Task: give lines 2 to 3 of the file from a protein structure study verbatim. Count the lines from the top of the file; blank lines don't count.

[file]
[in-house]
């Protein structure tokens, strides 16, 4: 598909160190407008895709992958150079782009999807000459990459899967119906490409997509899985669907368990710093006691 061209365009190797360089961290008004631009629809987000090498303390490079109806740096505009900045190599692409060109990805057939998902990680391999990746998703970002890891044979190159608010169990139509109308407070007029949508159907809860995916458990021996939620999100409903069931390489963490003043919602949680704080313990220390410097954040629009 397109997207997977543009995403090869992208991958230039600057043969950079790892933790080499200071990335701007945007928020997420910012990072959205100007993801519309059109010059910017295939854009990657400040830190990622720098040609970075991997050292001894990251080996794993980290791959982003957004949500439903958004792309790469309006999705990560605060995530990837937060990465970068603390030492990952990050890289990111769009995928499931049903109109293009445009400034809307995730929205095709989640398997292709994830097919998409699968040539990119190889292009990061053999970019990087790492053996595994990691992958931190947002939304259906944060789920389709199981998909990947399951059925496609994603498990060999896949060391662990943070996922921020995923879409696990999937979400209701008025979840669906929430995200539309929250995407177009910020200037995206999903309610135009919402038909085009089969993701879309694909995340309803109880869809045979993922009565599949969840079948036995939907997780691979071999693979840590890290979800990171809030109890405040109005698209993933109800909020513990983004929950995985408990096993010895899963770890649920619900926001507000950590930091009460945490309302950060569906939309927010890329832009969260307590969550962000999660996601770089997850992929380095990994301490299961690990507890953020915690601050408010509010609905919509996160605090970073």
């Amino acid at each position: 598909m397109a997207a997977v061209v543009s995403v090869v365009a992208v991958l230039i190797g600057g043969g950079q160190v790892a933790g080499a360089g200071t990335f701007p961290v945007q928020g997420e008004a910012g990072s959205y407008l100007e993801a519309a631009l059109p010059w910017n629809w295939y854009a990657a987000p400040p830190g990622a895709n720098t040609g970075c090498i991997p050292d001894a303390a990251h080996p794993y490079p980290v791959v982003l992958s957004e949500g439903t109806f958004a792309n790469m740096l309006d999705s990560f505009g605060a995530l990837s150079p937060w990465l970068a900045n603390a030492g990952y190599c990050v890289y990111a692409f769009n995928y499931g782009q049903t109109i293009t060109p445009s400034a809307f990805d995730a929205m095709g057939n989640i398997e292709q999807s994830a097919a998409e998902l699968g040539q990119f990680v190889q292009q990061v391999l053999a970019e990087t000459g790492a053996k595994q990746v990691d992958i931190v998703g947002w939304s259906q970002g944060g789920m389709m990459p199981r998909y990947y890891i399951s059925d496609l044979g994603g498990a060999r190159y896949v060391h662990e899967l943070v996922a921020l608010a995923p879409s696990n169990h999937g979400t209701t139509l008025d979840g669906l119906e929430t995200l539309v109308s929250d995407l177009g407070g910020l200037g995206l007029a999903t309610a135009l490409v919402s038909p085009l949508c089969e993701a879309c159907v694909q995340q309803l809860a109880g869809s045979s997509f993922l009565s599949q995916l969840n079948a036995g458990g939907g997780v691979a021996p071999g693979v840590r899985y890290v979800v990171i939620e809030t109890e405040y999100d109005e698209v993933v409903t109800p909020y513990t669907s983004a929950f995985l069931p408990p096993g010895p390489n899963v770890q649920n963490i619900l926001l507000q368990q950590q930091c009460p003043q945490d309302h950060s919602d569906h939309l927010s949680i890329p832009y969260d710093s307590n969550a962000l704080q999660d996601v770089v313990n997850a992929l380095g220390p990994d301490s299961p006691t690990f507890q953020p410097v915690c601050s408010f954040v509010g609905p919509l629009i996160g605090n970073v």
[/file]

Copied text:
């Protein structure tokens, strides 16, 4: 598909160190407008895709992958150079782009999807000459990459899967119906490409997509899985669907368990710093006691 061209365009190797360089961290008004631009629809987000090498303390490079109806740096505009900045190599692409060109990805057939998902990680391999990746998703970002890891044979190159608010169990139509109308407070007029949508159907809860995916458990021996939620999100409903069931390489963490003043919602949680704080313990220390410097954040629009 397109997207997977543009995403090869992208991958230039600057043969950079790892933790080499200071990335701007945007928020997420910012990072959205100007993801519309059109010059910017295939854009990657400040830190990622720098040609970075991997050292001894990251080996794993980290791959982003957004949500439903958004792309790469309006999705990560605060995530990837937060990465970068603390030492990952990050890289990111769009995928499931049903109109293009445009400034809307995730929205095709989640398997292709994830097919998409699968040539990119190889292009990061053999970019990087790492053996595994990691992958931190947002939304259906944060789920389709199981998909990947399951059925496609994603498990060999896949060391662990943070996922921020995923879409696990999937979400209701008025979840669906929430995200539309929250995407177009910020200037995206999903309610135009919402038909085009089969993701879309694909995340309803109880869809045979993922009565599949969840079948036995939907997780691979071999693979840590890290979800990171809030109890405040109005698209993933109800909020513990983004929950995985408990096993010895899963770890649920619900926001507000950590930091009460945490309302950060569906939309927010890329832009969260307590969550962000999660996601770089997850992929380095990994301490299961690990507890953020915690601050408010509010609905919509996160605090970073």
């Amino acid at each position: 598909m397109a997207a997977v061209v543009s995403v090869v365009a992208v991958l230039i190797g600057g043969g950079q160190v790892a933790g080499a360089g200071t990335f701007p961290v945007q928020g997420e008004a910012g990072s959205y407008l100007e993801a519309a631009l059109p010059w910017n629809w295939y854009a990657a987000p400040p830190g990622a895709n720098t040609g970075c090498i991997p050292d001894a303390a990251h080996p794993y490079p980290v791959v982003l992958s957004e949500g439903t109806f958004a792309n790469m740096l309006d999705s990560f505009g605060a995530l990837s150079p937060w990465l970068a900045n603390a030492g990952y190599c990050v890289y990111a692409f769009n995928y499931g782009q049903t109109i293009t060109p445009s400034a809307f990805d995730a929205m095709g057939n989640i398997e292709q999807s994830a097919a998409e998902l699968g040539q990119f990680v190889q292009q990061v391999l053999a970019e990087t000459g790492a053996k595994q990746v990691d992958i931190v998703g947002w939304s259906q970002g944060g789920m389709m990459p199981r998909y990947y890891i399951s059925d496609l044979g994603g498990a060999r190159y896949v060391h662990e899967l943070v996922a921020l608010a995923p879409s696990n169990h999937g979400t209701t139509l008025d979840g669906l119906e929430t995200l539309v109308s929250d995407l177009g407070g910020l200037g995206l007029a999903t309610a135009l490409v919402s038909p085009l949508c089969e993701a879309c159907v694909q995340q309803l809860a109880g869809s045979s997509f993922l009565s599949q995916l969840n079948a036995g458990g939907g997780v691979a021996p071999g693979v840590r899985y890290v979800v990171i939620e809030t109890e405040y999100d109005e698209v993933v409903t109800p909020y513990t669907s983004a929950f995985l069931p408990p096993g010895p390489n899963v770890q649920n963490i619900l926001l507000q368990q950590q930091c009460p003043q945490d309302h950060s919602d569906h939309l927010s949680i890329p832009y969260d710093s307590n969550a962000l704080q999660d996601v770089v313990n997850a992929l380095g220390p990994d301490s299961p006691t690990f507890q953020p410097v915690c601050s408010f954040v509010g609905p919509l629009i996160g605090n970073v």